Why Admitting Limitations Is Life-Giving

Don't Worry about John

The freedom in admitting our limitations is that we get to follow John the Baptist's footsteps and say, “I am not the Christ.” It means that I don't have to know everything, I don't have to fix everything, and I'm not expected to be everywhere at once. I'm one person that God created and dearly loves, and I get to just be that one person.

I'm one person that God created and dearly loves, and I get to just be that one person.

It's like what Jesus said in response to Peter at the end of the Gospel of John. Peter said, "Hey, what about John? What's going to happen with John?" And Jesus said, "Don't worry about him, I'll take care of him. You follow me."

The Imperfect Pastor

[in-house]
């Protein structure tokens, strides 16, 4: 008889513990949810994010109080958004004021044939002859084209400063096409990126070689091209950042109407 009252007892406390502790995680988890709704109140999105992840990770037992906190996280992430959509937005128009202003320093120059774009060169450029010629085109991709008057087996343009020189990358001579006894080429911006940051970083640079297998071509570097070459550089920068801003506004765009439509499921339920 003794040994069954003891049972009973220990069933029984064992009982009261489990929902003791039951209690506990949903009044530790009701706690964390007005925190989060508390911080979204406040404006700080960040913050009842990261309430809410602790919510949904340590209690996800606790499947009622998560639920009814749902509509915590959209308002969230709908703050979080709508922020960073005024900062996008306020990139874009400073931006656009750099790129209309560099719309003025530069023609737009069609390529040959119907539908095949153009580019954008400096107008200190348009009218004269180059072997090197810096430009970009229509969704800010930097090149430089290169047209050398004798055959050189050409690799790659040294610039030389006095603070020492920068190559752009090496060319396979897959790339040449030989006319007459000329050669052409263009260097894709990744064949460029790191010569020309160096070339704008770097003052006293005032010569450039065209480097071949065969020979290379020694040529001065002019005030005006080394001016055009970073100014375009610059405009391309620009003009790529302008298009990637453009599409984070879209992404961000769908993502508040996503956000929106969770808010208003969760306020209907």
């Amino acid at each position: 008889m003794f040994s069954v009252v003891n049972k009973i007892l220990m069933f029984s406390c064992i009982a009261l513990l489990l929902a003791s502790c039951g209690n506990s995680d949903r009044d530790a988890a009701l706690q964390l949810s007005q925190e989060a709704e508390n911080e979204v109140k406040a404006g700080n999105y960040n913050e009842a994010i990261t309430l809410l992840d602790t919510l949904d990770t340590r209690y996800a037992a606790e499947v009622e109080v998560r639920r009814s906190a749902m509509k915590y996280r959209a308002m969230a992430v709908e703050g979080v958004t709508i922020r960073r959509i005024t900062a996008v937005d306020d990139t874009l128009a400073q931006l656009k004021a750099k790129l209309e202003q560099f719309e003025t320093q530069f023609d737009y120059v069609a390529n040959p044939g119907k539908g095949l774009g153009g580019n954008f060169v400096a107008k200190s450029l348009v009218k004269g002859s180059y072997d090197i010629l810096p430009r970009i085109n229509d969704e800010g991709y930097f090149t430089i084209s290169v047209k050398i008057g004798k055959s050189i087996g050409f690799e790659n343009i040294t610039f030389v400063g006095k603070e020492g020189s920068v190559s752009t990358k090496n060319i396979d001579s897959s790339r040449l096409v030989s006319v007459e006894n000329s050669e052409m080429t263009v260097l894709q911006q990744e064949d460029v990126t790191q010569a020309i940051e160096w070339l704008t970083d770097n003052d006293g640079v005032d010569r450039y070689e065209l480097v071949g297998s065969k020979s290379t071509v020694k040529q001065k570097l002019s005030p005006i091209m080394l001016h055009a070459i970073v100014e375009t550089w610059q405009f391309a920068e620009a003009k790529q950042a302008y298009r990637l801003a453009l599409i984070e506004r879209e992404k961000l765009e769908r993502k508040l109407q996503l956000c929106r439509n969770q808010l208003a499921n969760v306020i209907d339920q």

The Imperfect Pastor

Zack Eswine

Written in a compelling memoir style, Eswine reflects on the failures, burnout, pain, and complexities that come with pastoral ministry—helping readers find significance in the ordinary through honest conversation and theological reflection.

There's a great freedom in that. I don't have to carry what's going to happen to “John” on my shoulders—Jesus is going to carry that. I need to look to him and trust what he's saying to me. I don't have to take all of that on. Instead, I can just be the one person that I am, in the one place that I am, at the one time that I am, day by day. There's great freedom in that.



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